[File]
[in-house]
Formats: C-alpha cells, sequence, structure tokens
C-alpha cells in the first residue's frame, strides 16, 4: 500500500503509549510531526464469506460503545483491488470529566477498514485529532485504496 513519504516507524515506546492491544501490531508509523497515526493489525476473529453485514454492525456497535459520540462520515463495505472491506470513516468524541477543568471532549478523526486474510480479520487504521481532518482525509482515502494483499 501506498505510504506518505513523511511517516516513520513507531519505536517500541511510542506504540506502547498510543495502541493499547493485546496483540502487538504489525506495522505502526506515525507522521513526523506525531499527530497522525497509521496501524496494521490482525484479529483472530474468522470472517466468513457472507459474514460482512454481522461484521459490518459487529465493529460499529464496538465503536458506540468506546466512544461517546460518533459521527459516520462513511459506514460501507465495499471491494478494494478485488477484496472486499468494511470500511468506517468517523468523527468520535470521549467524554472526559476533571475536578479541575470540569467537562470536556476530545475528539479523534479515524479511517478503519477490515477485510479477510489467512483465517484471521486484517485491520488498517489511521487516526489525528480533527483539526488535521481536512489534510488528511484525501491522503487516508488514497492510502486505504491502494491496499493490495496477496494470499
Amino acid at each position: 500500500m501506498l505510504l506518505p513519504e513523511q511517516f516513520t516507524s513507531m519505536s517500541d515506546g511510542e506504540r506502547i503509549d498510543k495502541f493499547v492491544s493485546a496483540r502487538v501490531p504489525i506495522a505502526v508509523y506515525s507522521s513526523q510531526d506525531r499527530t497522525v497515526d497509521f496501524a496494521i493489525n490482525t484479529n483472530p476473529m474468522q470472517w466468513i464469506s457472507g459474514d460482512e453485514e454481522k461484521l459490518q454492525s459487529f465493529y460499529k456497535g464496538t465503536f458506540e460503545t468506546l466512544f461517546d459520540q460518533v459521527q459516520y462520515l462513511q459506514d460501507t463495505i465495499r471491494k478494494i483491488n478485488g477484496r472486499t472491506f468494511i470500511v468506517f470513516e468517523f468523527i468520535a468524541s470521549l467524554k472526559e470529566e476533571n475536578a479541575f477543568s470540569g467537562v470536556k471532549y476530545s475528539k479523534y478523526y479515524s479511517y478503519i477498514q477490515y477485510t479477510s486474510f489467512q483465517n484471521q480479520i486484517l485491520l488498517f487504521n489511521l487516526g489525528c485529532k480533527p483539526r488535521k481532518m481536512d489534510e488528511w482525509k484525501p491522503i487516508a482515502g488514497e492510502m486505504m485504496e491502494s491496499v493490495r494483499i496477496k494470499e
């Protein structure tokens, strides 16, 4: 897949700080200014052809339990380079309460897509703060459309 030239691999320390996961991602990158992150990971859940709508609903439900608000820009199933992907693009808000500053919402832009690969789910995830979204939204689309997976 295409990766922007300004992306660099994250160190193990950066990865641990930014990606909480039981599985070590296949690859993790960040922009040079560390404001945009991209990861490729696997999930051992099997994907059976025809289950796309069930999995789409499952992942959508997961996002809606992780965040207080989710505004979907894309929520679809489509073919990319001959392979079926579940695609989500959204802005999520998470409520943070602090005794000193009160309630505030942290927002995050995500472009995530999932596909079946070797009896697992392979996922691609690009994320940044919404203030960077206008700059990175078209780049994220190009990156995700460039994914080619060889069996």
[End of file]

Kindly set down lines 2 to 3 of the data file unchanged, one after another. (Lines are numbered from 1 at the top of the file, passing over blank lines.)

Formats: C-alpha cells, sequence, structure tokens
C-alpha cells in the first residue's frame, strides 16, 4: 500500500503509549510531526464469506460503545483491488470529566477498514485529532485504496 513519504516507524515506546492491544501490531508509523497515526493489525476473529453485514454492525456497535459520540462520515463495505472491506470513516468524541477543568471532549478523526486474510480479520487504521481532518482525509482515502494483499 501506498505510504506518505513523511511517516516513520513507531519505536517500541511510542506504540506502547498510543495502541493499547493485546496483540502487538504489525506495522505502526506515525507522521513526523506525531499527530497522525497509521496501524496494521490482525484479529483472530474468522470472517466468513457472507459474514460482512454481522461484521459490518459487529465493529460499529464496538465503536458506540468506546466512544461517546460518533459521527459516520462513511459506514460501507465495499471491494478494494478485488477484496472486499468494511470500511468506517468517523468523527468520535470521549467524554472526559476533571475536578479541575470540569467537562470536556476530545475528539479523534479515524479511517478503519477490515477485510479477510489467512483465517484471521486484517485491520488498517489511521487516526489525528480533527483539526488535521481536512489534510488528511484525501491522503487516508488514497492510502486505504491502494491496499493490495496477496494470499